As I recall, the putative object in Sgr A is OUR galactic supermassive BH, is it not? So, its very position in space gives it away. Red-shifts tell velocities of the orbiting stars that may not be obscured by dust. Dust itself could be a target of observation. The mathematical laws of gravity and Kepler's corollaries help us compute the orbits based on our knowledge of distances and speed. Some of the stars may be moving so fast that their motion is directly observable.

    Those gases and dust may result from old novae but surely also come from the tenuous far reaches of the galaxy after thousands of years of migration inward from the "hinterland". They get concentrated nearer the center by gravity while the SBH sucks them up like a vacuum cleaner. It is too bad we may never see a SBH in action. But, I'll bet astrophysicists are working right now on ways to record images of activity in the various radio bands, infrared and near infrared. If we sent a probe straight "up" (galaxywise), in several score years, we might get a different enough perspective so that we could actually see something happening, like a large star crashing down toward the event horizon. I know - not likely. But, simulations might tell us more about what we really could achieve.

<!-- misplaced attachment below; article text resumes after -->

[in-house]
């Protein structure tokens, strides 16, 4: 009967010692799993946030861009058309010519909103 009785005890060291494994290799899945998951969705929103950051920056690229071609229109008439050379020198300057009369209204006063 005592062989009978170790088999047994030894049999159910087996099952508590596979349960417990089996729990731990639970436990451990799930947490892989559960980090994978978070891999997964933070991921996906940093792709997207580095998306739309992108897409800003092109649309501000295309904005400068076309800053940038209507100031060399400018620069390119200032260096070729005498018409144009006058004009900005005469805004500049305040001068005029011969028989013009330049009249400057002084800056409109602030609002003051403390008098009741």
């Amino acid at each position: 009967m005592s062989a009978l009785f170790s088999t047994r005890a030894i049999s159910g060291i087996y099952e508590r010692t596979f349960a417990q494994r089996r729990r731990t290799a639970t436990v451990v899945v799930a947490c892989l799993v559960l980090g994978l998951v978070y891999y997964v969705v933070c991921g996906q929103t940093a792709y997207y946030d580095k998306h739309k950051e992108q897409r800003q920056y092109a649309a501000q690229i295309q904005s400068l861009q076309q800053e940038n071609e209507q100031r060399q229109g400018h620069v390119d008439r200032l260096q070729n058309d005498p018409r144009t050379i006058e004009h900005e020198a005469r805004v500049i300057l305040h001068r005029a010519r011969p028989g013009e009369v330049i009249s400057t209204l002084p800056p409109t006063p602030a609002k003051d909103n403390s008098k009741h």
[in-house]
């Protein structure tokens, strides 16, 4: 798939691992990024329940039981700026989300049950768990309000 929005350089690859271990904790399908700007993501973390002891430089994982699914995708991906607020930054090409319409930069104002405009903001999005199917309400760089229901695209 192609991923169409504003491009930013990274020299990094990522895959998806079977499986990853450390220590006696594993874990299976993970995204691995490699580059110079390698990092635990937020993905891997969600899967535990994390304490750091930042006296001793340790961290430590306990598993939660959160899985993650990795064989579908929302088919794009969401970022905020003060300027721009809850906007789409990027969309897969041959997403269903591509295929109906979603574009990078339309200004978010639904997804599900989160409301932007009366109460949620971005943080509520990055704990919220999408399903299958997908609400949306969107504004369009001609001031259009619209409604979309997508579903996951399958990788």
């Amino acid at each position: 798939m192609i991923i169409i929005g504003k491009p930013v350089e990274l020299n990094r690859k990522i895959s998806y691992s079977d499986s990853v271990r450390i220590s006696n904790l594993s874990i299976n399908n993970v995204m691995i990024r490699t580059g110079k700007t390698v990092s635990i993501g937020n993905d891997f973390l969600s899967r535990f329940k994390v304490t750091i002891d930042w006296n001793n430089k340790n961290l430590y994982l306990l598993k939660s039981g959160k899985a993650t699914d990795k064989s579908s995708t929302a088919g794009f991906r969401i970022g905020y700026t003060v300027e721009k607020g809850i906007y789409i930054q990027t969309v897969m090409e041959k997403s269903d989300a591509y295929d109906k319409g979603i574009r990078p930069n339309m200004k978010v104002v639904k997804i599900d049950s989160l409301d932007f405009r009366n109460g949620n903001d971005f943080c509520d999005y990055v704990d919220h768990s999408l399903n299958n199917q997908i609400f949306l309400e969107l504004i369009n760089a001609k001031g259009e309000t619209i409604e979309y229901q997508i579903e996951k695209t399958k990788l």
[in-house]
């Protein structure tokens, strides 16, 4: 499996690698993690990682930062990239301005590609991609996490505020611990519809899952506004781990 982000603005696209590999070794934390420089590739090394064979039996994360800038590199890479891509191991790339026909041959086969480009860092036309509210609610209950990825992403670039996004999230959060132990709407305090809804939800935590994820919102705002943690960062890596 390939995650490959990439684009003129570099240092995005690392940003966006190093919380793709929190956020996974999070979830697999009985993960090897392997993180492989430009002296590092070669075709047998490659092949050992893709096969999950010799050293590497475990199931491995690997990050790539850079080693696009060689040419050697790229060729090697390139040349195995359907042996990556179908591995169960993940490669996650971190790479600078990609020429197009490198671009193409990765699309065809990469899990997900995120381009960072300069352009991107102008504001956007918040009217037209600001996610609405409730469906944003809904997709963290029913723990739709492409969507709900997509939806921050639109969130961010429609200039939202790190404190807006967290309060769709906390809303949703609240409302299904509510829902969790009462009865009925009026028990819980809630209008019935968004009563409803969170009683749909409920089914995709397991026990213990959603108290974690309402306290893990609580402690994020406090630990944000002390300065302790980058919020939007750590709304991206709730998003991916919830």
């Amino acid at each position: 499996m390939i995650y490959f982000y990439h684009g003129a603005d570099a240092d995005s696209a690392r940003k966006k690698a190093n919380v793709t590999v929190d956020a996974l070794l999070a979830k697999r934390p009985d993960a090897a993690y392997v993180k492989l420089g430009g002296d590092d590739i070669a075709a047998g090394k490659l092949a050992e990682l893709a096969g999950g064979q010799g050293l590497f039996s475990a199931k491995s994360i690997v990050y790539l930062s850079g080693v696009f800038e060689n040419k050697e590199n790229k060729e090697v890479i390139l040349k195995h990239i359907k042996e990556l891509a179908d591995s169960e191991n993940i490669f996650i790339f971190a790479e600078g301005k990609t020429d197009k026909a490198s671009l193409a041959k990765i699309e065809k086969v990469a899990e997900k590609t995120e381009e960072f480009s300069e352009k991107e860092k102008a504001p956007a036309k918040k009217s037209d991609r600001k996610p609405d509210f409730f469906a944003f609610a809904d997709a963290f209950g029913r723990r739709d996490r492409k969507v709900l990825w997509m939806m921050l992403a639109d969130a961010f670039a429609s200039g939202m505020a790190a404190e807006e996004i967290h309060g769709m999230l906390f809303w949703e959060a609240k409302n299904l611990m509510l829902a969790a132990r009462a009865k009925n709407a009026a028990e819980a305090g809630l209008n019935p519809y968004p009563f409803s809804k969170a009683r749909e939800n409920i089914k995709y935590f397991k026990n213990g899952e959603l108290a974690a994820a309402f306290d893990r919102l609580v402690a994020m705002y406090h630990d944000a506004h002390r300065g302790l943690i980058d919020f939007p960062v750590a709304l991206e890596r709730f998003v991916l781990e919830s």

I am a chemist interested in stellar and BB nucleosynthesis so the composition of these dust clouds is of interest in their own right to me. I am fascinated by the processes whereby elements and even isotopes get segregated and concentrated. We are about 2/3 of the way out from the core. So, we are at a minimum of very many hundreds of light years distant from the center of our galaxy. Still, it may be worth it to send a probe directly toward the center (yeah, I know, it's not that simple). After a few decades of travel at top speed, it could start sending back useful data. With careful navigation, we could avoid most hazards until its robotic sense would take over and it would be on its own. We could have a semimillenium anniversary party of its launch come 2511. It would take at least ten years to prepare for a launch. Make it 2521.